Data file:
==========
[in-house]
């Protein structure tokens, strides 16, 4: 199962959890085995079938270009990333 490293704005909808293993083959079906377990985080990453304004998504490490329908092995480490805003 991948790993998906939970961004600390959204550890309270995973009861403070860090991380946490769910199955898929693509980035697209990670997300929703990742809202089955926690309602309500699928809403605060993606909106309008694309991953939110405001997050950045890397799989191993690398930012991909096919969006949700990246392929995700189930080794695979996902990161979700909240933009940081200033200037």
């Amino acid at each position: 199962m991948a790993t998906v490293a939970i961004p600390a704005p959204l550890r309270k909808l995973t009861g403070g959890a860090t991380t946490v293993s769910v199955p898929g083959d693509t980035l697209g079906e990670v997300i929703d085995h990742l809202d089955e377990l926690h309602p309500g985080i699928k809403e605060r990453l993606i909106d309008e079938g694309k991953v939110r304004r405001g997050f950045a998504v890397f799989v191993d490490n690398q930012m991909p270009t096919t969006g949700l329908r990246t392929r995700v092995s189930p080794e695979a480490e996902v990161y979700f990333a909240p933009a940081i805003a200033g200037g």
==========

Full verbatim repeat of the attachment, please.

[in-house]
């Protein structure tokens, strides 16, 4: 199962959890085995079938270009990333 490293704005909808293993083959079906377990985080990453304004998504490490329908092995480490805003 991948790993998906939970961004600390959204550890309270995973009861403070860090991380946490769910199955898929693509980035697209990670997300929703990742809202089955926690309602309500699928809403605060993606909106309008694309991953939110405001997050950045890397799989191993690398930012991909096919969006949700990246392929995700189930080794695979996902990161979700909240933009940081200033200037």
């Amino acid at each position: 199962m991948a790993t998906v490293a939970i961004p600390a704005p959204l550890r309270k909808l995973t009861g403070g959890a860090t991380t946490v293993s769910v199955p898929g083959d693509t980035l697209g079906e990670v997300i929703d085995h990742l809202d089955e377990l926690h309602p309500g985080i699928k809403e605060r990453l993606i909106d309008e079938g694309k991953v939110r304004r405001g997050f950045a998504v890397f799989v191993d490490n690398q930012m991909p270009t096919t969006g949700l329908r990246t392929r995700v092995s189930p080794e695979a480490e996902v990161y979700f990333a909240p933009a940081i805003a200033g200037g």